All available signs indicate that Trump and his family are intent on milking the presidency for every last nickel it might offer. Already, they've turned his properties into payback magnets for potential, actual, or hoped-for government favors. Take a recent decision by the National Mining Association (NMA), as reported by Lee Fang and Nick Surgey at the Intercept. Its member companies have already benefited enormously from Trump's arrival in the White House, thanks to the instant easing of environmental regulations and the opening of public lands to mining and other resource exploitation. Now, they're planning to hold a private conference and drop a chunk of change at the pricey new Trump International Hotel on Pennsylvania Avenue not far from the White House. There, they will be addressed by none other than Interior Secretary Ryan Zinke.
And those NMA members are typical of the swamp creatures emerging from the drains, whether on Pennsylvania Avenue or at Trump's Mar-a-Lago club in Palm Beach, Florida -- to feast on and celebrate the rewards of the moment. TomDispatchregular Nomi Prins, author of All the Presidents' Bankers, catches the mood of this Trumpian moment perfectly in her latest look at an administration that really should be thought of as a scam operation. Tom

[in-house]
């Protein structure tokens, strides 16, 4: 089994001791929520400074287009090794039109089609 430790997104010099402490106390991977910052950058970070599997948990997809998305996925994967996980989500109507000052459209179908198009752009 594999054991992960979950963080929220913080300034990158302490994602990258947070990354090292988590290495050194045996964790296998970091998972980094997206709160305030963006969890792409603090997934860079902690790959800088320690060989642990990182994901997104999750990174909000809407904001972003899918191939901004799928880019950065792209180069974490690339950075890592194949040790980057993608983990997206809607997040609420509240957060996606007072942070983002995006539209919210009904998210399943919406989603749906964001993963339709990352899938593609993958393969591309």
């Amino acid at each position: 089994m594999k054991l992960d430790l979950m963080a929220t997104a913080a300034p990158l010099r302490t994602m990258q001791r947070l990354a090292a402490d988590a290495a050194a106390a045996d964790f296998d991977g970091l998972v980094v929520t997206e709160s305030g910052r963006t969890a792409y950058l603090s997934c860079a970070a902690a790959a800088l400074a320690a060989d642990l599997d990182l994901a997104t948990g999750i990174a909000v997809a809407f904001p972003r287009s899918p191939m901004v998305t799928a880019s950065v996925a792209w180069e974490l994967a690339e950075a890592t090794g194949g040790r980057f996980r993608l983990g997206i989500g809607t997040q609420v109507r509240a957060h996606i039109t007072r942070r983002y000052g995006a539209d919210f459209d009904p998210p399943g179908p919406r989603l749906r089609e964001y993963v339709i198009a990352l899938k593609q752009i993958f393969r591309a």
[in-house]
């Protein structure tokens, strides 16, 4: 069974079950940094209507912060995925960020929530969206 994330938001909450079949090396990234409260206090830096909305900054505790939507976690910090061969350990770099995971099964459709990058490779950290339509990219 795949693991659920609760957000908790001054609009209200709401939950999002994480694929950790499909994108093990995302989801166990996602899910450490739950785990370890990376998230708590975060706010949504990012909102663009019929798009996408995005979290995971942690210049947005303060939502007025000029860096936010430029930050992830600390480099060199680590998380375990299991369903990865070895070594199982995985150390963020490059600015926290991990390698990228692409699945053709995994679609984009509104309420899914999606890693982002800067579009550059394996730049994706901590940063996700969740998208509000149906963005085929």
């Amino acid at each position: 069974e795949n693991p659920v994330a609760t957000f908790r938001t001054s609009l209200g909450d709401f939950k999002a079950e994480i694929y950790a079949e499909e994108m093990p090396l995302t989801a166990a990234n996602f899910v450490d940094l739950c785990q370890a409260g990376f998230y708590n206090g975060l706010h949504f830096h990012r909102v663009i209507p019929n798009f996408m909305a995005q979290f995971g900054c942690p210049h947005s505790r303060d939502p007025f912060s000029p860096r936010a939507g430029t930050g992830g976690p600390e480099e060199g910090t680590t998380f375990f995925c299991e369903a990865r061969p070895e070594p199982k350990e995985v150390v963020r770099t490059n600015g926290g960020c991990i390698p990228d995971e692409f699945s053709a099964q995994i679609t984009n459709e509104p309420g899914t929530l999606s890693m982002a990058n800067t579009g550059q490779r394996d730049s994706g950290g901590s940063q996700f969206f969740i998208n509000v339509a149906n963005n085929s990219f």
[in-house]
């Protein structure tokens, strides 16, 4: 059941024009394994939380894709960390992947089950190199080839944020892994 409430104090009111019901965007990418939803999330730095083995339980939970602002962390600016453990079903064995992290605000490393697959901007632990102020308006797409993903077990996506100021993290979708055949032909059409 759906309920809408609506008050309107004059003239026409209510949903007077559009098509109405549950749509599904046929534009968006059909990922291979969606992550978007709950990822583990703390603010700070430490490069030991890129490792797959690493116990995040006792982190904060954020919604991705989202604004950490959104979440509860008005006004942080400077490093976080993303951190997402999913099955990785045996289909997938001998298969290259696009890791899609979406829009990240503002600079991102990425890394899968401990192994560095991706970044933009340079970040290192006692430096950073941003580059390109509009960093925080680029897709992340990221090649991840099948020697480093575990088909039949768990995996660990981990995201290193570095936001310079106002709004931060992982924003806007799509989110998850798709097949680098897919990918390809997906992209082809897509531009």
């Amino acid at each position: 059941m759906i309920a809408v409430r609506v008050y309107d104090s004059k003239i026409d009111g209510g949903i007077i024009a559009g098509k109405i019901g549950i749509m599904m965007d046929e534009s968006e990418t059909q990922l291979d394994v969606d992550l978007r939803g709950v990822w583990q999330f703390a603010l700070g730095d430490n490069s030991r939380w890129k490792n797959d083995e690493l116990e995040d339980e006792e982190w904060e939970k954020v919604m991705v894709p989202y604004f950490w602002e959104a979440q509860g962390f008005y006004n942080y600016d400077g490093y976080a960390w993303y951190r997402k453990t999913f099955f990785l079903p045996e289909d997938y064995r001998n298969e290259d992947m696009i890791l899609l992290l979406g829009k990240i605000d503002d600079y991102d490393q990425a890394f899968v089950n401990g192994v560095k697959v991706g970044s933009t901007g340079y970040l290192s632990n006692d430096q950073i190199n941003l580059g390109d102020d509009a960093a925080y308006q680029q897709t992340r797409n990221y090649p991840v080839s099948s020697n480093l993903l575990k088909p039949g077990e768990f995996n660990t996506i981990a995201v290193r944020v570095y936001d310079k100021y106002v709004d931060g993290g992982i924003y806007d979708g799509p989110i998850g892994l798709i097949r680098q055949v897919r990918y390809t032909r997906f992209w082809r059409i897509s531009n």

The White House as Donald Trump's New Casino
Yes, He Is Running America Like One of His Businesses
By Nomi Prins
During the 2016 election campaign, Donald Trump repeatedly emphasized that our country was run terribly and needed a businessman at its helm. Upon winning the White House, he insisted that the problem had been solved, adding, "In theory, I could run my business perfectly and then run the country perfectly. There's never been a case like this."